How to access tomorrow’s snacker in a world driven by artificial intelligence
This content item was originally published on www.bakeryandsnacks.com, a William Reed online publication.
Tomorrow’s retail landscape is going to be monitored by filters, such as the information filter installed by Facebook, “which decides what we see and what we don’t see,” according to Steven van Belleghem, a thought leader on the transformation of customer relationships and the future of marketing.
Another example is the product filter being installed on Alexa by Amazon, which will decide to which brands a consumer will be exposed.
“If you take the hypothesis that more people will use these filters to buy products in a more convenient way, one of the challenges for the snack industry is to make sure that people don't ask for a healthy snack, but rather ask for the specific brand of that healthy snack,” he told BakeryandSnacks.
The retail landscape is becoming more complex.
“In the past you had retailer A against retailer B. Today, you are starting to see … how retailers are using the help from big technology companies,” he said, noting Walmart’s partnership with Google and Amazon’s tie in with Whole Foods.
We are going into a world of ‘direct delivery,’ where convenience is extremely important.
“I think retailers that understand that the scarcest resource of consumers is their time, those will be the ones that win.
“There are two things that [a retailer] can do at your customer’s time. You can help them to save time and you can enhance their time – and I think both online and offline apply.
“If you think about the retail store, you can use the store to save time, making sure that people don't have to wait in line to pick up stuff they ordered online.
“But, you can also enhance their experience by creating more value.
“So, I think retailers that understand how to manage the time of customer will be a successful player in the future industry.”
Van Belleghem said snack producers have a window of opportunity of five to seven years to make sure they become that kind of brand that people specifically ask for, which means investing in activation.
He also believes they should invest more in the power of the brand than they have done so in the past, rather than focusing on activation to chase short-term results.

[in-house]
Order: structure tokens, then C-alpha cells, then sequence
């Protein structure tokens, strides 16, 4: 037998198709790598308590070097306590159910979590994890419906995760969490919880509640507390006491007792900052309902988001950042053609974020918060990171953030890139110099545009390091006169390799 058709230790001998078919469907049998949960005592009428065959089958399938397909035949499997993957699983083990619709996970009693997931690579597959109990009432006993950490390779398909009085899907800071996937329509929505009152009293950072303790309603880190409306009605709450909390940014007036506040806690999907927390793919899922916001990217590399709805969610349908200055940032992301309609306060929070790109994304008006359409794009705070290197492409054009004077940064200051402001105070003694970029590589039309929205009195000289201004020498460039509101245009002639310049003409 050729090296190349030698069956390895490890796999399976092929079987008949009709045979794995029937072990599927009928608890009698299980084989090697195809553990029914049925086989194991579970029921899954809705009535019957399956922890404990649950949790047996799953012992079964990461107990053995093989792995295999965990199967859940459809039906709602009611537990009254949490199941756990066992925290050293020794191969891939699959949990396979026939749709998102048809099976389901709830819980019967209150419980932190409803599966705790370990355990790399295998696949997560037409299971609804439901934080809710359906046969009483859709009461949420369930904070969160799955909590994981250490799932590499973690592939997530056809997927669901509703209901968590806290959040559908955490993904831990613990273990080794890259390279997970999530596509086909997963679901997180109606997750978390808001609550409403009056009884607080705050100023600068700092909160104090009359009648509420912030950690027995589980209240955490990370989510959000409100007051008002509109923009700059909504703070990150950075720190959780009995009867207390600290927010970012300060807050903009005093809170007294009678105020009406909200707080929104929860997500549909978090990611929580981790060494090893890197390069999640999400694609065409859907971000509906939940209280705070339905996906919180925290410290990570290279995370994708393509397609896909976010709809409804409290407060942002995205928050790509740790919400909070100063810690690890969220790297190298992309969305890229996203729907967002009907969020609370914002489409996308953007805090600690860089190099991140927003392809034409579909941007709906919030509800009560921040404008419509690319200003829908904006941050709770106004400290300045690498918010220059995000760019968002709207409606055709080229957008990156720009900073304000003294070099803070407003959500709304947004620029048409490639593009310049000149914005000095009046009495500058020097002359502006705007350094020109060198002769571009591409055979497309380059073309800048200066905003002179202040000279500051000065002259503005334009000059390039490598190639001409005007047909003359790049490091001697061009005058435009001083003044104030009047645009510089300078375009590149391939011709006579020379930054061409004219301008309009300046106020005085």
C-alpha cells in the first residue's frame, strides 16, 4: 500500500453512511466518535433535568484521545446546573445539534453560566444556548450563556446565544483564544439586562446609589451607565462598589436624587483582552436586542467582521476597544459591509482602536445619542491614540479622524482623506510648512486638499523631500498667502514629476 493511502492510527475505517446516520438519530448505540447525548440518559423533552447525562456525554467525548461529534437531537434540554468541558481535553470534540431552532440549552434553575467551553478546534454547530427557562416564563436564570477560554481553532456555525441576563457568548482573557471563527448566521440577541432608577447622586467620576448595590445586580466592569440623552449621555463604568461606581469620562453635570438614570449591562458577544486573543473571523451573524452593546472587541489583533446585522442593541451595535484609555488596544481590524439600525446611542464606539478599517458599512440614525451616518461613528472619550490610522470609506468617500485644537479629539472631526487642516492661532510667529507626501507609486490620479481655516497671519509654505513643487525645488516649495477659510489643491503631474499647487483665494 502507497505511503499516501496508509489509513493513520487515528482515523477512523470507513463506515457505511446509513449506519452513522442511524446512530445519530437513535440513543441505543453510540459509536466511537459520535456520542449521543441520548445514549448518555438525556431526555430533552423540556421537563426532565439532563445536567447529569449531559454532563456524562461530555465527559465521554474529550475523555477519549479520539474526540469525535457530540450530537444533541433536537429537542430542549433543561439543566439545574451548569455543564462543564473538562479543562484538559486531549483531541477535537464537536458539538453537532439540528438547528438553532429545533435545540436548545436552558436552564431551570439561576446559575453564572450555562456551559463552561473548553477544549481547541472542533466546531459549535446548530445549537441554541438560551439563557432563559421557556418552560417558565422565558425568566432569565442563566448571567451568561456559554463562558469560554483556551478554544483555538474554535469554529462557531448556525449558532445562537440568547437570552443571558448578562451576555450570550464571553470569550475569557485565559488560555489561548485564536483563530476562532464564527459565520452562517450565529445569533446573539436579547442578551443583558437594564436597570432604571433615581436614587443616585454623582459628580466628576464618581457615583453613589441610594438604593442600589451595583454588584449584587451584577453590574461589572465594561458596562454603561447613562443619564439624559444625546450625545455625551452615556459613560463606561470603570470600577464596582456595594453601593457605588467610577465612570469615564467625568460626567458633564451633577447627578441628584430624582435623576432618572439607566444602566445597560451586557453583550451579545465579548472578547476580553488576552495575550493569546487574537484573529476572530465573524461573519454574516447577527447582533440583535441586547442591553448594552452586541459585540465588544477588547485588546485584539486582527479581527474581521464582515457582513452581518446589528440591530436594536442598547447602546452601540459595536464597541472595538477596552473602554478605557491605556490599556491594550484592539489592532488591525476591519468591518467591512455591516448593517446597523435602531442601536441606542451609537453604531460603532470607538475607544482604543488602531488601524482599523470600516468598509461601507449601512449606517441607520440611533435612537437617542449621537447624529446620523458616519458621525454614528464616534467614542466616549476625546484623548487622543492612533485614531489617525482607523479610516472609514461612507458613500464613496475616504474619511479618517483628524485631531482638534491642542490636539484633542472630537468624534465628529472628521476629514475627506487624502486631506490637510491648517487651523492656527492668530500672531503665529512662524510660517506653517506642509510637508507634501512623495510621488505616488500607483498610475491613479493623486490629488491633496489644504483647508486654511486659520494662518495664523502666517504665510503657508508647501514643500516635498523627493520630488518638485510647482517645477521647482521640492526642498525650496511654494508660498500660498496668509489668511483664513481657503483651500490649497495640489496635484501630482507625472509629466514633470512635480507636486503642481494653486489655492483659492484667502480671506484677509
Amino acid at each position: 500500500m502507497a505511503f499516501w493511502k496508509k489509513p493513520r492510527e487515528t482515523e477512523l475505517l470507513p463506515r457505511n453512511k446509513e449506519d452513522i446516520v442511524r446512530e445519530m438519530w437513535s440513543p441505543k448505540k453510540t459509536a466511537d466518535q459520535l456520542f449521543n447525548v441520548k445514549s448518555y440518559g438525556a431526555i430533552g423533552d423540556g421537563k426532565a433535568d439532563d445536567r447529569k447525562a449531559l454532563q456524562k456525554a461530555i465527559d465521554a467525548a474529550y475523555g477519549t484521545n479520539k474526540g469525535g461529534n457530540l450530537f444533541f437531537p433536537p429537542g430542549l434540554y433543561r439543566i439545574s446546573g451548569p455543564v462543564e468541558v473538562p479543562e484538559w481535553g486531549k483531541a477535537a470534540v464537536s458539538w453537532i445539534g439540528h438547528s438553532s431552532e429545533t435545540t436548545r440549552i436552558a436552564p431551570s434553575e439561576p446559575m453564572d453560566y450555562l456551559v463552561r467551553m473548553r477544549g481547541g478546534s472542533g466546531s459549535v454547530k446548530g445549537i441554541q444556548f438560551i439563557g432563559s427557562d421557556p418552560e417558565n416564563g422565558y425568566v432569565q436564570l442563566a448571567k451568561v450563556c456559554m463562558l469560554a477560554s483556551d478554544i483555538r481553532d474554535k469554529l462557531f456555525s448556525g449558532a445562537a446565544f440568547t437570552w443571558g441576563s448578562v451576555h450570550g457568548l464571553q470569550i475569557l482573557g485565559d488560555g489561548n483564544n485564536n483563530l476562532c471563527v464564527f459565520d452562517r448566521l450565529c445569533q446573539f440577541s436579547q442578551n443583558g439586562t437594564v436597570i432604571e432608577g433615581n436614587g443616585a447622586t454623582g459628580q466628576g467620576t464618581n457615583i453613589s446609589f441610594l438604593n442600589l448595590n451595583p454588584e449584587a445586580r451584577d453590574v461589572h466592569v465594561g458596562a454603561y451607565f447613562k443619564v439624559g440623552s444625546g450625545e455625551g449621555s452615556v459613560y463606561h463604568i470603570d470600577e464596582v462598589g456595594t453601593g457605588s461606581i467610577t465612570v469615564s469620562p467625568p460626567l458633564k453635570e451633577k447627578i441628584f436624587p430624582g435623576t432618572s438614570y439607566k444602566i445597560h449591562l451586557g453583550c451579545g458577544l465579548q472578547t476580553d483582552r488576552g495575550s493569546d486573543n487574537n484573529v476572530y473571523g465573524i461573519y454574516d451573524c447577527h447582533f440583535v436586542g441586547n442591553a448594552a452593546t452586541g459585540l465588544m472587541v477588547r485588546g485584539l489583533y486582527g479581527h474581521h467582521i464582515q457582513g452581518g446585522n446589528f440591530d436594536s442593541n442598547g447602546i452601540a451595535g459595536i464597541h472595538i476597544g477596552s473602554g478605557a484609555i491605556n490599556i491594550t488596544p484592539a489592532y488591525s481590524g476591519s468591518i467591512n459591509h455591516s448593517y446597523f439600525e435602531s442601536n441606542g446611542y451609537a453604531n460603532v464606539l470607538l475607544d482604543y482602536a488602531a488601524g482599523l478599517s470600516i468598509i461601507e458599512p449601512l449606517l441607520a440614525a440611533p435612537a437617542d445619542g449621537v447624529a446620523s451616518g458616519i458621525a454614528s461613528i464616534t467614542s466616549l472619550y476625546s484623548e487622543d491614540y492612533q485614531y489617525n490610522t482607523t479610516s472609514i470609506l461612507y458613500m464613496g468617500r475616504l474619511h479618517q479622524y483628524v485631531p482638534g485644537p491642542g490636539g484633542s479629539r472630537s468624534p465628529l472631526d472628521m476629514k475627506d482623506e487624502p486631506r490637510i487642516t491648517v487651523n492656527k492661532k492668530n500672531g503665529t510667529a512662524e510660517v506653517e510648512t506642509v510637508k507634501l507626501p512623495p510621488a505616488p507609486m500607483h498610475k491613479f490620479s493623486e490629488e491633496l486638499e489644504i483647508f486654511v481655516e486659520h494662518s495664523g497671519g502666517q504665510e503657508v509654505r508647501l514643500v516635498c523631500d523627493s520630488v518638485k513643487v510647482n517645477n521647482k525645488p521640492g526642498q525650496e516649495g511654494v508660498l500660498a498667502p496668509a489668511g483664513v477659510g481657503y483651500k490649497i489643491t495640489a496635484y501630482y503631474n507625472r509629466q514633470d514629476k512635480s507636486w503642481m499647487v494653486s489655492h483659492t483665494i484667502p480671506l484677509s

“That was really valuable in the past, but if you have a product and brand filter, you will need to have a strong brand to get through that filter.”
Van Belleghem said we are at the beginning of a new S-curve that is set to change the way we live – where artificial intelligence will be increasingly used to predict consumer behavior and data will become hyper-personalized.
“I think this is going to be the next challenge for the fast moving consumer goods industry: to see how they can use that [data]… and how to link it back to consumers, because consumers will also use that data,” said Van Belleghem.
“Consumers will use data to have a healthier life, to be more conscious about what they eat and be more conscious about the environment.
“Today, that’s still in an early phase, but if that becomes as convenient as sending a WhatsApp message today, then that will entirely change the industry.”
To date, Steven van Belleghem has given more than 1,000 keynote presentations that have reached more than 400,000 people.
He is also the author four bestselling books, which have been translated into seven languages and sold over 120,000 copies. His most recent book, Customers The Day After Tomorrow, has been nominated for the award of best international business book.
Van Belleghem is also cofounder of consultancy firm Nexxworks, cofounder of content creation company Snackbytes and part-time marketing professor at Vlerick Business School, a private entity with campuses in Ghent, Leuven, Brussels and Saint Petersburg.